In the new snow I drive the truck off the mountain and over 20 miles of back roads to our friends’ wood shop to pick up a load of sawdust for the cows’ bedding. The snow is unwelcome but not unbeautiful, it swirls and darts in the air as I drive, and the colors of everything I can see through and beyond the falling snow seem brighter and full of promise. The road is less rutted than usual for this time of year, surely due to the reduction in traffic. The small town I drive through is eerily quiet, businesses shuttered, the coffee shop displaying hopeful signage advertising take out espresso and pastries. There are four cars parked along Main Street where usually there might be a couple dozen.
I haven’t driven much of late, and it’s nice to be out, to be moving at such speed. Climbing the hill on the far side of the quiet town, the snow still bearing down, I push the gas pedal to the floor, then slow again to turn onto another back road, where I soon pass two men skinning a pig. The pig is laying in a small utility trailer, and I might not know what it is but for the hind trotters hanging out the back. The snow under the trailer is rich with blood. The men are bent to the task.
I load the sawdust, tarp it down, and head back the way I came, driving more slowly now, in no hurry at all, feeling like I could drive forever and ever on these little-travelled roads, like maybe they’ll eventually take me somewhere – anywhere – that remains unaffected, all hustle and bustle and bare faces, handshakes and hugs and slaps on the back. I’ll stop for pizza and beer. For ice cream and avocados. I’ll fill the truck with two-dollar and seventy-cent gas and pay the damn $60 and not even complain.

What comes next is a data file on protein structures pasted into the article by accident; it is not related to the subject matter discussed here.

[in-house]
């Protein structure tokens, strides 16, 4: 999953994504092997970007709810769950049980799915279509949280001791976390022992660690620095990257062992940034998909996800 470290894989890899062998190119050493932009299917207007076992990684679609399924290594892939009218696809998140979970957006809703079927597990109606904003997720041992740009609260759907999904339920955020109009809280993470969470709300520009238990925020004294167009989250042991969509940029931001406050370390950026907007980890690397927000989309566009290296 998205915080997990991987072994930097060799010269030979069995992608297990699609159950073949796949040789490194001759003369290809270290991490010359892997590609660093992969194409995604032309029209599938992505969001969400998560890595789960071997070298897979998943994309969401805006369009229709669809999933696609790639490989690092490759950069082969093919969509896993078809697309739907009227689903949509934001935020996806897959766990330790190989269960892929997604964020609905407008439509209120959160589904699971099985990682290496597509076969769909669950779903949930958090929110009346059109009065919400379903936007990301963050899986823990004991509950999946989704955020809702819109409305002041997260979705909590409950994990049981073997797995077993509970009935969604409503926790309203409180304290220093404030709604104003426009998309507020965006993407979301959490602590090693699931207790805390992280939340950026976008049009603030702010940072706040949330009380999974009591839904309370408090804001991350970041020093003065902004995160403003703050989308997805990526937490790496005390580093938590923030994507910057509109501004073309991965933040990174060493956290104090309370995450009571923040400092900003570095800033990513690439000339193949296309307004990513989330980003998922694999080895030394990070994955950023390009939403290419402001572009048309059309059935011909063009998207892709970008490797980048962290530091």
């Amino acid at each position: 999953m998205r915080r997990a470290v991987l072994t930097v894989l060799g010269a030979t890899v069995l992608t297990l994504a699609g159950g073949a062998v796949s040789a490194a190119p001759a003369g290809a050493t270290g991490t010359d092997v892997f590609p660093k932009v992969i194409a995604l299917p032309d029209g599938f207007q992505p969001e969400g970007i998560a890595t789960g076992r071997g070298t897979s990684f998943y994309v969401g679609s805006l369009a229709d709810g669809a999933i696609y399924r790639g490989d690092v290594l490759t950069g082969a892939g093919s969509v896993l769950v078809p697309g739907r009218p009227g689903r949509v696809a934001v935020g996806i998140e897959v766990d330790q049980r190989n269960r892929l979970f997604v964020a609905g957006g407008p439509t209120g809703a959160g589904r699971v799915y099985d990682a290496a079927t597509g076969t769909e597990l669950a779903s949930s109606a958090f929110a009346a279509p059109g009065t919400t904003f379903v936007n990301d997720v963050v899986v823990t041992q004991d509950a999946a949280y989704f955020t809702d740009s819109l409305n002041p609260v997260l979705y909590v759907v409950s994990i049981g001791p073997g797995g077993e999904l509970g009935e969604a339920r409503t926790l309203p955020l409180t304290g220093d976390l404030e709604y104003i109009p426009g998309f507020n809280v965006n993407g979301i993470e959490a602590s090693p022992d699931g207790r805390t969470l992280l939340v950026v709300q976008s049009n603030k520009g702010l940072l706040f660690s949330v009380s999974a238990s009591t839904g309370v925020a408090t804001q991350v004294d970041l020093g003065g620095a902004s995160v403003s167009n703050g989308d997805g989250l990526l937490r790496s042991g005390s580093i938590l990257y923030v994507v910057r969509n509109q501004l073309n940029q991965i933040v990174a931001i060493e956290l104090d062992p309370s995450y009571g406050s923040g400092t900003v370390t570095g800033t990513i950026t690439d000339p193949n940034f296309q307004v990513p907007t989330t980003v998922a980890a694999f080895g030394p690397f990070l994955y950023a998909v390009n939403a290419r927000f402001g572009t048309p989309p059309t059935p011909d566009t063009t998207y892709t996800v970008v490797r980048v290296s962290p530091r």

I pass the men, still going at the dead pig, and soon after, roll back through town. Only three cars now. I watch the truck’s reflection in the darkened shop windows; the windows of the truck reflect the reflection of the truck in the shop windows, and I can’t see myself in the driver’s seat. It’s like the truck is driving itself. It’s like I could just take my hands off wheel and let the truck take me wherever it wants to go.